Some educated speculation about Thursday's Wetterling news

FARGO -- When social media started blowing up Thursday afternoon about a news conference regarding an arrest connected to the Jacob Wetterling abduction case, most people likely believed the case had been solved. It would've been the biggest news...

FARGO -- When social media started blowing up Thursday afternoon about a news conference regarding an arrest connected to the Jacob Wetterling abduction case, most people likely believed the case had been solved. It would've been the biggest news story of the year -- easily -- in Minnesota and would've led the national news for the next couple of days.

Wetterling, then 11 years old, was abducted from a gravel road near his St. Joseph, Minn., home in October 1989. He hasn't been found, despite more than 50,000 worldwide leads in the past 26 years.

Wetterling's abduction has been one of the most painful crimes in state history. Everybody -- and I mean everybody -- feels a stab of pain whenever you hear the name Jacob Wetterling. The case is the realization of every parent's nightmare, a child abducted and never heard from again.

That's why we wanted so badly for Thursday's news conference to be an announcement of the case being solved. We wanted authorities to stand before the world and say, "We got him. We got the the person who abducted Jacob." Maybe they were going to announce a confession. It would've been incredibly painful to hear those words, to hear about the end of the Wetterling case and it's likely tragic conclusion, but it would've provided some closure to the case. And we would've been satisfied that Jacob's abductor would face some sort of justice.

Instead, the news conference landed with somewhat of a thud. U.S. Attorney Andrew Luger announced that a 52-year-old man named Danny Heinrich of Annandale had been arrested on federal child pornography charges, that he was linked by DNA to the rape of a young boy in 1989 and that he was considered a "person of interest" in the Wetterling abduction. Heinrich had been investigated and questioned about Wetterling shortly after the abduction. He's long been a suspect, in other words.


So there was never the final, concrete announcement that Wetterling's abductor had been captured. But, and this is not going to be much consolation to anybody, perhaps Thursday's news conference is as close as we're going to get.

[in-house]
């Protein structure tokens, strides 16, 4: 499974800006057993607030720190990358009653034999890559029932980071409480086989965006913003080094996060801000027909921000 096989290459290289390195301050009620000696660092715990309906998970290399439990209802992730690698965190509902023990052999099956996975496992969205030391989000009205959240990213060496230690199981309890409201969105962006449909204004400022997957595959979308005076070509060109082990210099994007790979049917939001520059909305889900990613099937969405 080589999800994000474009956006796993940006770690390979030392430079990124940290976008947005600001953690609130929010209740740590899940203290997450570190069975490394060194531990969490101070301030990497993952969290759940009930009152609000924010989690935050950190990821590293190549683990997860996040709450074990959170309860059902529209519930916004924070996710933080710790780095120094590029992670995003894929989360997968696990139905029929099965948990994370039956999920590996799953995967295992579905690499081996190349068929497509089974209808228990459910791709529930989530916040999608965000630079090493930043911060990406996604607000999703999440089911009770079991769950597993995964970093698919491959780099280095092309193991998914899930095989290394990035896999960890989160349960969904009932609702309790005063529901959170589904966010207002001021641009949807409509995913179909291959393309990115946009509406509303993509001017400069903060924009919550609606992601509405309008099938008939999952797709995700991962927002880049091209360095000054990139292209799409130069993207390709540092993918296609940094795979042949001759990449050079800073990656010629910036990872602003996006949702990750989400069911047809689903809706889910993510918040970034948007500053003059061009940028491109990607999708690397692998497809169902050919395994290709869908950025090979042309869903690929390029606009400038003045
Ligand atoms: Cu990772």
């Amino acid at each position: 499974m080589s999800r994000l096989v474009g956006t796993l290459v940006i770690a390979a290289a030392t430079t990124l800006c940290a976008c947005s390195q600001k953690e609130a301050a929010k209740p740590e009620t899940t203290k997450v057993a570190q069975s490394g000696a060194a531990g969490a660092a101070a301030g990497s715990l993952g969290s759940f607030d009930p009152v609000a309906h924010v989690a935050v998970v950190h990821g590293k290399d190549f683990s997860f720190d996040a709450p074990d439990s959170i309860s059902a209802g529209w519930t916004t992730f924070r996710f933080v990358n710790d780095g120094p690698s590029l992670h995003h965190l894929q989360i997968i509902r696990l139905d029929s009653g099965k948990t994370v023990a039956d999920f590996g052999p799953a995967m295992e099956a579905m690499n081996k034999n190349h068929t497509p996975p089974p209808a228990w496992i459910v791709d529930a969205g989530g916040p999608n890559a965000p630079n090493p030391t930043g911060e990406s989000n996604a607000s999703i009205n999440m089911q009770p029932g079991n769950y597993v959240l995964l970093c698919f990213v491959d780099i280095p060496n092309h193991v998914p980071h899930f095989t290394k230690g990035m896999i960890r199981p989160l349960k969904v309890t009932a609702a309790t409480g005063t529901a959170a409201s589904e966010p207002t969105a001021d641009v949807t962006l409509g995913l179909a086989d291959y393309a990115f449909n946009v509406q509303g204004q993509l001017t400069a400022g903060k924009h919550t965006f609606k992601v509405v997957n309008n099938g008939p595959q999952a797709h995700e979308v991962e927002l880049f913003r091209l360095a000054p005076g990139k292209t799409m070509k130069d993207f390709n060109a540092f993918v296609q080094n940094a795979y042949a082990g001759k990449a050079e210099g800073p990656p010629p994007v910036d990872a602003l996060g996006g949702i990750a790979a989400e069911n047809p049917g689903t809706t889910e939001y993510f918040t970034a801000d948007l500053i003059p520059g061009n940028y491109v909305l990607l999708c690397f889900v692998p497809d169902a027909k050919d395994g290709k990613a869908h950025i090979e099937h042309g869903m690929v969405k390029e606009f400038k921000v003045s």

Let me explain. And let me say that the following speculation is educated, after talking with a person who understands the federal justice system well.

There could be several reasons for Thursday's big announcement, which included a representative of the FBI, the Minnesota Bureau of Criminal Apprehension, the Stearns County sheriff and the U.S. attorney. The U.S. attorney and FBI are particularly big hitters, the BCA is the highest level of state criminal justice and the county sheriff has been involved with the Wetterling case from the beginning.

Authorities believe Heinrich committed the crime, have linked him enough to it to believe he did it, but just don't have enough evidence to charge him. Thursday's major announcement on charges unrelated to Wetterling, but with Wetterling included as part of the proceedings, was their way of linking Heinrich to the crime without saying he did it. The heavy hitters at the news conference have to be pretty darn sure Heinrich had something to do with Wetterling's abduction, or they wouldn't have gone before the world and linked him to it. Thursday's presser was a very thinly veiled way of saying Heinrich did it, without saying Heinrich did it.

By being so obvious, the authorities may have been shaking the tree very aggressively in hopes that somebody who knows something might come forward. Somebody knows what happened to Jacob Wetterling and Thursday's announcement may have been a way of smoking that person out. If a friend or relative or drinking buddy of Heinrich's saw the proceedings, they might say, "The jig is up. I better say something." That's all authorities would need to charge Heinrich. It was perhaps just a way to shake things up and see what falls to the ground.

It might also be something as simple as controlling the story. Included in the appendix to the search warrant for the child pornography was a sketch of Wetterling's abductor. That makes it clear authorities believe Heinrich was a suspect. So when evidence and documents of the child porn charges were released to Heinrich's attorney and the public, it was going to be reported Heinrich was a suspect in the Wetterling case. Thursday's news conference was a way to get out in front of that and control the message. Paint Heinrich as a bad person before his attorney had a chance to paint him as a victim of a witch hunt.

I think the strongest case could be made for my first point: that law enforcement and prosecution believe Heinrich abducted Wetterling, don't have enough to prove it, but wanted to let the world know that they believe he did it.

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